Effective January 1, 2010, the following are the benefit rates for District of Columbia:
Maximum Weekly Compensation Rate: $1,355.00
Minimum Weekly Compensation Rate: $ 338.75
Supplemental Allowance for Permanent Total and Death Benefits: 5.21% increase
These same rates have been retained from 2009.
If you would like benefit rate cards prepared by Franklin & Prokopik detailing the District of Columbia benefit rates from 2001-2010, please contact F&P principal, John P. Rufe, on (301) 745-3900, or by email at email@example.com.
- To show that an injury is compensable, the employee must “establish that the work event or condition at issue was the cause of the claimed injury,” that is, that the injury is in fact work-related. An accidental injury is compensable under the Workers’ Compensation Act if it “aris[es] out of and in the course of employment.” D.C. Code §32-1501 (12).
Because the statute is remedial in nature, it affords the claimant a presumption that the injury constitutes a compensable workplace injury. To raise the statutory presumption of compensability, a claimant must make an “initial demonstration” of “both an injury and a relationship between that injury and the employment.”
“The presumption then operates to establish a causal connection between the disability and the work-related event, activity, or requirement.” In other words, the statute creates a two-pronged presumption that (I) the event causing (or contributing to) the disability arose out of and in the course of employment, and (ii) that a medical causal relationship exists between the claimed disability and a work related event.
If the employer proffers substantial evidence to rebut the presumption, then the presumption drops out of the case entirely, and the burden reverts to the claimant to prove his entitlement to benefits by the preponderance of the evidence.
In cases where an employee’s injury arises neither out of a risk directly associated with employment nor out of a risk personal to the employee, this court has employed the positional risk doctrine, explaining that an employee’s injury arises out of his employment “so long as it would not have happened but for the fact that conditions and obligations of the employment placed claimant in a position where he was injured.”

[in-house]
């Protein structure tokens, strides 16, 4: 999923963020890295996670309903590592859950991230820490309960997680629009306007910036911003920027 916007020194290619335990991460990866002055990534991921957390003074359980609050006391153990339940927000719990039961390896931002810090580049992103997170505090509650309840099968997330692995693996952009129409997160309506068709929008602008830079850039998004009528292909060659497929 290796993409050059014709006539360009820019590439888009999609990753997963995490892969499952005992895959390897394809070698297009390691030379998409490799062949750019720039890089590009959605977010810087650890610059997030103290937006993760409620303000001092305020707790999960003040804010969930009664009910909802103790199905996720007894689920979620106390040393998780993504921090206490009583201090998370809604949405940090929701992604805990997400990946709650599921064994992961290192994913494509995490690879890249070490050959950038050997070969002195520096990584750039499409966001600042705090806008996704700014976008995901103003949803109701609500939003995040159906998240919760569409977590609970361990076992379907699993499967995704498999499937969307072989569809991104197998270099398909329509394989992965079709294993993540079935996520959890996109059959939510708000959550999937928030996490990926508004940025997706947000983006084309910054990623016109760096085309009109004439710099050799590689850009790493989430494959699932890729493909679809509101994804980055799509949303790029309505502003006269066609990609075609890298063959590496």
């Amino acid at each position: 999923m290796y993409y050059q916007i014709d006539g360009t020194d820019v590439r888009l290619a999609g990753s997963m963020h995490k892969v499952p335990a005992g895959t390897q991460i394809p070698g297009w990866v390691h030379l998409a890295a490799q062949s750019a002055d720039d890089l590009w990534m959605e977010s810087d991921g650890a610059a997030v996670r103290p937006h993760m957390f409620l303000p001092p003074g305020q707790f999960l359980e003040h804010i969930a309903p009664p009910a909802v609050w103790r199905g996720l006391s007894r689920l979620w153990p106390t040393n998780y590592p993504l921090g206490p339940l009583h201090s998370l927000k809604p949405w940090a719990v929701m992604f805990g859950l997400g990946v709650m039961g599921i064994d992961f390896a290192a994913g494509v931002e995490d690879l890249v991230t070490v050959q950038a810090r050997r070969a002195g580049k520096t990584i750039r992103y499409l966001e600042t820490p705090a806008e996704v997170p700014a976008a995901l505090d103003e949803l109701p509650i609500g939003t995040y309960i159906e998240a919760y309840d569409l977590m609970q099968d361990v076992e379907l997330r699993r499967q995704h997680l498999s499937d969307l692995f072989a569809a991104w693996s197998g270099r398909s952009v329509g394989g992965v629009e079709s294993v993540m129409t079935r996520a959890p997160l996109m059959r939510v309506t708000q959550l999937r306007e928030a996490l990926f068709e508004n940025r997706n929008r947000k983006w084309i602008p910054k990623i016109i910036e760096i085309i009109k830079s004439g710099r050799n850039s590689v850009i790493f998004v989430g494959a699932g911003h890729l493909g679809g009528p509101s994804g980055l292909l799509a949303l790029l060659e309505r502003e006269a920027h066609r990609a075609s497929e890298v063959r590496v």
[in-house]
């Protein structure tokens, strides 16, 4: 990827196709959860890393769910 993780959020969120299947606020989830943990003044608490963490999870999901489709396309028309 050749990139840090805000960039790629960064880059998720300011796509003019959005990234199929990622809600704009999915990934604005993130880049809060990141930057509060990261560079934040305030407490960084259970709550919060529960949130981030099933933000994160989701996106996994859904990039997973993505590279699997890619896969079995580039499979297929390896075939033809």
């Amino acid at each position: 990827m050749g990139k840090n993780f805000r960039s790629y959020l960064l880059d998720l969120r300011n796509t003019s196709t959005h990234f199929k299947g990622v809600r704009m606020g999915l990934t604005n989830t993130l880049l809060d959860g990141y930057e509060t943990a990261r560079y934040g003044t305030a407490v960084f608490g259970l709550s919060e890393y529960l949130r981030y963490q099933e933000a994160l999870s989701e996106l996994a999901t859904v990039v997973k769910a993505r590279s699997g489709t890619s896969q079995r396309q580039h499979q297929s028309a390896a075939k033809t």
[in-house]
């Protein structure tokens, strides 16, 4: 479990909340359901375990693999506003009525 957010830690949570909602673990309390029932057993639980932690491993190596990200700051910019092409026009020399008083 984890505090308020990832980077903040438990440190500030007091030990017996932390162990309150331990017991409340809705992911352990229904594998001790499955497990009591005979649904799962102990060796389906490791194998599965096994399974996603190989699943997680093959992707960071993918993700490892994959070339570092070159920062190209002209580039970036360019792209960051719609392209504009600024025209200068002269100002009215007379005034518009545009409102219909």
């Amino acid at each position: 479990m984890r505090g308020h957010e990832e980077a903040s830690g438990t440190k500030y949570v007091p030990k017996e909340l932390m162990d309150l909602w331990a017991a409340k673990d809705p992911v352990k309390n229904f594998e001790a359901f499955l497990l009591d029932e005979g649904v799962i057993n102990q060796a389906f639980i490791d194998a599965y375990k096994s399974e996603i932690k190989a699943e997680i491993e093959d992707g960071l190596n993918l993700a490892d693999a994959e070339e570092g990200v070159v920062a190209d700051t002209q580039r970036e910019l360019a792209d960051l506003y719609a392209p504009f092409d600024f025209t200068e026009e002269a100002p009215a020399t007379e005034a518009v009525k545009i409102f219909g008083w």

The unexplained fall rule of compensability, even if deemed a corollary to the positional risk doctrine, is not applicable when there is evidence of a possible idiopathic origin to the fall.
The Compensation Order Review Board has affirmed the statutory requirement that, when an issue arises as to the reasonableness and necessity of medical treatment, the issue must first be referred to utilization review, prior to requesting a formal administrative hearing thereon. This provision had not been enforced for many years.
In April 2010, the DC Court of Appeals ruled that, if reconsideration of the Utilization Review opinion is not timely sought by the medical provider, nevertheless, either party to the Claim may seek a Formal Hearing on the medical reasonableness and necessity issue.
Standard of Compensability for Psychological Injury
McCamey v. DOES
The DC Court of Appeals sitting en banc has overruled several of its prior cases dealing with the standard for compensability of psychological injury. There are now currently two different standards depending on whether there is a physical injury involved. In the context of physical-mental disabilities, the physical accident is the unexpected occurrence supplying the necessary (and objective) workplace connection. Thus, in cases of physical injury, so long as the claimant proffers competent medical evidence connecting the mental disability to the physical accident (legal causation), the claimant has either established a prima facie case of aggravation or a new injury. The court did not have before it the issue of mental-mental disabilities, where traditionally the question is whether the stresses of the job were so great that they could have caused harm to an average worker. Job stresses are to be measured against the usual stressors or mental stimuli of employment in general. Thus, a claimant must show that his current job conditions are unusually stressful as compared to employment conditions in general, not as compared to his work history. The court appears to question the application of this standard even to mental-mental claims, its primary concern being that the concept seems to conflict with cases of aggravation of a pre-existing condition. The court suggested that the objective standard may not be appropriate in such an instance. No doubt this issue will be addressed in the near future.
For further inquiries regarding District of Columbia law contact Mr. Rufe on (301) 745-3900, or by email at firstname.lastname@example.org.